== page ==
Paying to avoid deforestation emerging as offsetting option
Share this post
Combustion Industry News Editor
A Financial Times article has highlighted what looks likely to become another forestry-related means for companies to offset their carbon emissions. While companies such as Eni have plans to plant forests as a means of sucking carbon out of the atmosphere, an alternative will be to prevent deforestation, particularly of mature trees in established, diverse ecosystems. Countries such as Malaysia, Indonesia, Brazil and Democratic Republic of Congo have all experienced loss of primary forests over the last 15 years, leading to annual greenhouse gas emissions through land-use change greater than total emissions from the UK, Spain, Germany, France and Italy combined, at around 2.5 gigatonnes per year of carbon-equivalent emissions. Averting these emissions through paying countries/jurisdictions for keeping the forests intact is something already being explored by companies such as Amazon, Boston Consulting, McKinsey, Unilever, Salesforce, Airbnb, GSK and Nestlé, through the US$1 billion Lowering Emissions by Accelerating Forest Finance (Leaf) initiative, and it may be that such schemes expand significantly in coming years. Concerns that such finance would simply shift deforestation to other areas within the same country are to be addressed in the Leaf initiative by looking at forest cover over the entire country; one might suspect that this might mean a shift of deforestation to other countries, though hopefully enough will be under such schemes to make alternatives limited.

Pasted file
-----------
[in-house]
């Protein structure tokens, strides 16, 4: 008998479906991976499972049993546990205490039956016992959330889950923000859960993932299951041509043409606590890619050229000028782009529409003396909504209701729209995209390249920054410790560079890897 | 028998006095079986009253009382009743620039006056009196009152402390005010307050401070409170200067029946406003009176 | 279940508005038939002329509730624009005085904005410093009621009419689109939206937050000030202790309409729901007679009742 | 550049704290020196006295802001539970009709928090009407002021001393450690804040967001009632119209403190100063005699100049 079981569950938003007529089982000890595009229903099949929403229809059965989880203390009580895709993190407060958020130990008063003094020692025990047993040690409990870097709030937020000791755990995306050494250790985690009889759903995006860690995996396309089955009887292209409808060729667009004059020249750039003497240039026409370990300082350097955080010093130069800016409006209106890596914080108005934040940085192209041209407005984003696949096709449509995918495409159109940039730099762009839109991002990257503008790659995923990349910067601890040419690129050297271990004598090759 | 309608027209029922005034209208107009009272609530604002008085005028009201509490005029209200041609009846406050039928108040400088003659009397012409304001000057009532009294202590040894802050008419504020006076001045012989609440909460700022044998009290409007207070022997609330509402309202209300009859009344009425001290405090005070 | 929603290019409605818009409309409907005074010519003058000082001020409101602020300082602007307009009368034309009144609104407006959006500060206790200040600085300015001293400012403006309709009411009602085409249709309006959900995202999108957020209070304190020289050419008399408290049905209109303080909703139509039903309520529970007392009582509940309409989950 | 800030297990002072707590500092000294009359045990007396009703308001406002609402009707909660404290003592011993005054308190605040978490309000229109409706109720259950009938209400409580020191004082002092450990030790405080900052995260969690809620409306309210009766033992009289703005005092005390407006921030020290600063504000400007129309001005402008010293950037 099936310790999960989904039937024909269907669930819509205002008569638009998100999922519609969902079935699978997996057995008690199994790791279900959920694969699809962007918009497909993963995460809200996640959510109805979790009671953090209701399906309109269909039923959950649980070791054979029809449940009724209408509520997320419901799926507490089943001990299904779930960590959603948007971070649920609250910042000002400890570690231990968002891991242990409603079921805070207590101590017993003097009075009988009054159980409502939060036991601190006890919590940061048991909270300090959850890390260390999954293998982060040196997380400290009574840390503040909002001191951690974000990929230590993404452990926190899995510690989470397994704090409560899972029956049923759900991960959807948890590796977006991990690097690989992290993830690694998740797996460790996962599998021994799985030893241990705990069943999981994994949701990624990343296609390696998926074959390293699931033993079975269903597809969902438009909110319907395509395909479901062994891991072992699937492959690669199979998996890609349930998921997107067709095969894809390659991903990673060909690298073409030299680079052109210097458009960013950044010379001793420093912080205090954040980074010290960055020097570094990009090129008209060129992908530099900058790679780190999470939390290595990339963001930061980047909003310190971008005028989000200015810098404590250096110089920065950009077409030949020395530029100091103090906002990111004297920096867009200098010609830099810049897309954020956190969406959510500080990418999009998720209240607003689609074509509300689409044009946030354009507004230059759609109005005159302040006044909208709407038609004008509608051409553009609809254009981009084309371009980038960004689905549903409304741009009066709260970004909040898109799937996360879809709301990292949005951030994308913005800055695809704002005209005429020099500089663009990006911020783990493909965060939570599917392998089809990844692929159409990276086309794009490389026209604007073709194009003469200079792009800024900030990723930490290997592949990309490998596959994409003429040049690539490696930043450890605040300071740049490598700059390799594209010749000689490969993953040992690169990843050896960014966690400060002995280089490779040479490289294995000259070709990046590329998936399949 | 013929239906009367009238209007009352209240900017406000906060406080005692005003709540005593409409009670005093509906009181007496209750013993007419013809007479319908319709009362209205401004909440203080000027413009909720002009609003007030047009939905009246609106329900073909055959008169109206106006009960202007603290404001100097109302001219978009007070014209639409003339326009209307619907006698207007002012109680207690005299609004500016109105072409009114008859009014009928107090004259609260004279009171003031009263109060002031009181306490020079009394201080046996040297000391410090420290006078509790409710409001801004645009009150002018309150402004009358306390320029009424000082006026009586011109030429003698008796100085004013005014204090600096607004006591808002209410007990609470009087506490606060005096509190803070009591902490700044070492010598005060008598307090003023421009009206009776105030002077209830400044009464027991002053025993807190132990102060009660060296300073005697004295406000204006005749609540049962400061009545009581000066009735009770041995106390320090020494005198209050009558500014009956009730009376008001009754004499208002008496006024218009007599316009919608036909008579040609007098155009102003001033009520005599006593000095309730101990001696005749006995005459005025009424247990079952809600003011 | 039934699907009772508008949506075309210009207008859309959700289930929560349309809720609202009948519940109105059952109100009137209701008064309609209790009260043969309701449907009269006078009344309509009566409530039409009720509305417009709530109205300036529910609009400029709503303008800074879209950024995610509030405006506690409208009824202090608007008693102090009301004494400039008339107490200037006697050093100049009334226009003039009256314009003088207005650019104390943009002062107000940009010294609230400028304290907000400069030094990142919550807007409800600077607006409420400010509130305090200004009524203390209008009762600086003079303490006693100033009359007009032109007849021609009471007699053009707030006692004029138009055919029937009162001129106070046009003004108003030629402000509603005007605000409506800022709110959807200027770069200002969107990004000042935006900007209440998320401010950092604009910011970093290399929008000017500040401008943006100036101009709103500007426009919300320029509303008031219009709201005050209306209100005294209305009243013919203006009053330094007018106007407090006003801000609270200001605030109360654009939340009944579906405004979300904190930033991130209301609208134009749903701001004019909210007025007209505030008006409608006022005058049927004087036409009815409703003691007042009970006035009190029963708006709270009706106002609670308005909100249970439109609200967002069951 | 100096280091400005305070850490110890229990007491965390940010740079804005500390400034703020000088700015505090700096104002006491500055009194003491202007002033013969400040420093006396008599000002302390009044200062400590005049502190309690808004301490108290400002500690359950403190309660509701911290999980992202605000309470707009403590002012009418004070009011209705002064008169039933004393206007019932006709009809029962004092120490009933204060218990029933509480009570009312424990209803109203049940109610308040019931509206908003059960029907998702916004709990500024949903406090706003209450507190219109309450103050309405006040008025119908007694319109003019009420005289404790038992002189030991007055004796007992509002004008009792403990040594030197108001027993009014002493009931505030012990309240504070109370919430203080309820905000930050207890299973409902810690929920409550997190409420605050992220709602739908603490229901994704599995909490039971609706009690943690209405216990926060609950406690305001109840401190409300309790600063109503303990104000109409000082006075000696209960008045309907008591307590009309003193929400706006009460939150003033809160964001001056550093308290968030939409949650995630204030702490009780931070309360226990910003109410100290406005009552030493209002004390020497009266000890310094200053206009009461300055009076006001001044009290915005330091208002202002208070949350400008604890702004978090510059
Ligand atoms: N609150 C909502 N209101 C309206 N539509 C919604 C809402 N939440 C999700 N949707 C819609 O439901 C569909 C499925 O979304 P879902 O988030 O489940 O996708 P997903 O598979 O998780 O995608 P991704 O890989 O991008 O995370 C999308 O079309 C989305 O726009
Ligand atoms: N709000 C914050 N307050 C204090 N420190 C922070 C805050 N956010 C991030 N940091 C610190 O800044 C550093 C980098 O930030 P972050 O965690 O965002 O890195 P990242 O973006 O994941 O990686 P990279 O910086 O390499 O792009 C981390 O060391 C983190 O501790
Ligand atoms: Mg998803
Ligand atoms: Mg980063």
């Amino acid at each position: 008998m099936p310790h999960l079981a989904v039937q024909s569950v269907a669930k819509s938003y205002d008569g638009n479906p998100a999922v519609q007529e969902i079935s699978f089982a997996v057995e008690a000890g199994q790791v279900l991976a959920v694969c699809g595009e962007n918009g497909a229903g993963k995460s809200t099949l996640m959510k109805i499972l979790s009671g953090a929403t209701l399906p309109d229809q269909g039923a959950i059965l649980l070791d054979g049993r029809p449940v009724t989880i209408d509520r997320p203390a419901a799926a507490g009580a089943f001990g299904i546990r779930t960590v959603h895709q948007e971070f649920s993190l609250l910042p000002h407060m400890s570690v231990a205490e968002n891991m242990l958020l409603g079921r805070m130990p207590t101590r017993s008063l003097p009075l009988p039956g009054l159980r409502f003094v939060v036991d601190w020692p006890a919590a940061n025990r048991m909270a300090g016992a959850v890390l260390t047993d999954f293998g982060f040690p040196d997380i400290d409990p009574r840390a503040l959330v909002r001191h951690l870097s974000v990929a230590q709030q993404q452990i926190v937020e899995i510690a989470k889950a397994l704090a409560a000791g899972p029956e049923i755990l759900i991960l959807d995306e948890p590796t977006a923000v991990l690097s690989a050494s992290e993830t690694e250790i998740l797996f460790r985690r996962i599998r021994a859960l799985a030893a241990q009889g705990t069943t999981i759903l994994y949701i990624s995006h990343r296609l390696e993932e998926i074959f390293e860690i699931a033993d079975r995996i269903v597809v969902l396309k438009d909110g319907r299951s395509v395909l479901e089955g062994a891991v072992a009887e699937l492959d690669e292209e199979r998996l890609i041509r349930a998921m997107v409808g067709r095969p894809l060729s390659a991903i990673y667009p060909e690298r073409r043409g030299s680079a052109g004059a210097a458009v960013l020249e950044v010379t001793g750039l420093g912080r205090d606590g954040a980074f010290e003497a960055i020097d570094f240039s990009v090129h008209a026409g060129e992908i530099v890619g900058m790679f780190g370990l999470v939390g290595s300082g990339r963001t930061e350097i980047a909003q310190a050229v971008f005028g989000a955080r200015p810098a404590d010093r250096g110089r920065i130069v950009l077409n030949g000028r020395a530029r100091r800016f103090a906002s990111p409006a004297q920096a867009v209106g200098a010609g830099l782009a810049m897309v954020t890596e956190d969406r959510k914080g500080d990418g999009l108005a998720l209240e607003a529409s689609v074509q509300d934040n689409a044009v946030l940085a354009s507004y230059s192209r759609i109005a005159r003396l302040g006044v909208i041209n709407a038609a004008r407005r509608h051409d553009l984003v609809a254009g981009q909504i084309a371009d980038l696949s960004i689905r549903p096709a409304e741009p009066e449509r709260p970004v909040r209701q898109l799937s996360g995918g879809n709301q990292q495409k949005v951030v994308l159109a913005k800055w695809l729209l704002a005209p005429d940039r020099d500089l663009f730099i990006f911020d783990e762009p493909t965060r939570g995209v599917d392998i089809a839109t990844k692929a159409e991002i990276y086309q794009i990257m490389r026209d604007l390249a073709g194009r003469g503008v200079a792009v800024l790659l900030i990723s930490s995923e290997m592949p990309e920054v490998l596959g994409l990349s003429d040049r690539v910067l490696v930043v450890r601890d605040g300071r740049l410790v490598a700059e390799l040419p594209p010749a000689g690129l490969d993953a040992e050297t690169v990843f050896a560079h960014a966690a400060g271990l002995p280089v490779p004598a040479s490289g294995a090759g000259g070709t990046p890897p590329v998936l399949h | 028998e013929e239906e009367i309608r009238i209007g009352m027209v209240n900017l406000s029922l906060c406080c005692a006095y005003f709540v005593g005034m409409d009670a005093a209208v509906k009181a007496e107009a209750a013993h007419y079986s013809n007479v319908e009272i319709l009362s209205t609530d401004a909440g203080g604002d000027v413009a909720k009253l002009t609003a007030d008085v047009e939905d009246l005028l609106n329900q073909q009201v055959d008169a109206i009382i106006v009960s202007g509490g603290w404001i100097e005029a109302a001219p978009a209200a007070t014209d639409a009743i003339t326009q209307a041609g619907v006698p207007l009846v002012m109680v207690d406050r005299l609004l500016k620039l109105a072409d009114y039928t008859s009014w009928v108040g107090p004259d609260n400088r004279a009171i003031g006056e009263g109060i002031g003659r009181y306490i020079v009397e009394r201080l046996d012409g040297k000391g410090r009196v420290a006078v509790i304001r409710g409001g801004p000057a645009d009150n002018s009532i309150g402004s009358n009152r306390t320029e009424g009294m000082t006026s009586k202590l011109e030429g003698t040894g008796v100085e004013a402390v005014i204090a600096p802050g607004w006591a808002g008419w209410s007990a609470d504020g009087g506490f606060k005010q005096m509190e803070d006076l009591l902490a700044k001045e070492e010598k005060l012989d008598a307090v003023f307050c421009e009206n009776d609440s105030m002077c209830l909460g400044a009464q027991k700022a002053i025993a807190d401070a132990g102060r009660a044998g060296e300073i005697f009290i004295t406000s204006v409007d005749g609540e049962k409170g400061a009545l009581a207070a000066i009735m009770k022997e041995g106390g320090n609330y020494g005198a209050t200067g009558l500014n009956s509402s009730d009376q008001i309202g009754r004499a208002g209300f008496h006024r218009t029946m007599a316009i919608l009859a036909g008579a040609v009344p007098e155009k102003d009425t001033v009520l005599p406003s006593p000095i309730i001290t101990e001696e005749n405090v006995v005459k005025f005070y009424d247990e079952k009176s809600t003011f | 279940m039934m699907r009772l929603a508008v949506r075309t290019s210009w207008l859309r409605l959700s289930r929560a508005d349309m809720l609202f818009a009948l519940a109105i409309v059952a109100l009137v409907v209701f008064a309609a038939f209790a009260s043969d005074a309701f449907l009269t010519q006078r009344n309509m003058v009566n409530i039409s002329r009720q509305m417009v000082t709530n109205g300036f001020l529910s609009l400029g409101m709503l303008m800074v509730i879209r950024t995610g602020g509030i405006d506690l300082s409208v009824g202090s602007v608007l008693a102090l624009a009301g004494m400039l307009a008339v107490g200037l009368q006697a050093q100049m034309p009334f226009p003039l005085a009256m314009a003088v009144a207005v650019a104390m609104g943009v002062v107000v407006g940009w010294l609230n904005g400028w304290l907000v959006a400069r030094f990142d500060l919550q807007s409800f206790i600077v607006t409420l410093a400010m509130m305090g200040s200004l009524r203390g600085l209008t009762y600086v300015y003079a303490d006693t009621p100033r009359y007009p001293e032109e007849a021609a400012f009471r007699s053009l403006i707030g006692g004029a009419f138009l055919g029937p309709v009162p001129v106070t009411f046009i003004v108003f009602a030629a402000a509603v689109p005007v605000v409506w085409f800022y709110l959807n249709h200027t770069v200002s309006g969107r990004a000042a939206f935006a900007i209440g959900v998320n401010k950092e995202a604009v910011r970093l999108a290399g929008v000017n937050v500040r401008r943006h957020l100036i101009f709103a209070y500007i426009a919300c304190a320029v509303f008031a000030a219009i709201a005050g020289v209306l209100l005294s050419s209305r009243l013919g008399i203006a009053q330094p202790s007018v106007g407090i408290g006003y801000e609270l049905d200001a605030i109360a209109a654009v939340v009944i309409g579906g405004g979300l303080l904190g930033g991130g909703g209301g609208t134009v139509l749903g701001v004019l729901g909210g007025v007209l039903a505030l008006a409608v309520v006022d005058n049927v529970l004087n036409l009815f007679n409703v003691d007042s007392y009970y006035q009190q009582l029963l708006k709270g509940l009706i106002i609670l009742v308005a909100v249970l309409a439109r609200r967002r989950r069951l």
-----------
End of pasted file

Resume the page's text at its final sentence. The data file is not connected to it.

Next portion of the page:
Note from IFRF Director: To read an excellent guide on deforestation by Rachel Brown, writing in DIYGarden, click here. This ‘ultimate guide to help prevent deforestation’ addresses what it is, why it is a problem and how to prevent or reverse it (including payment to converse forests).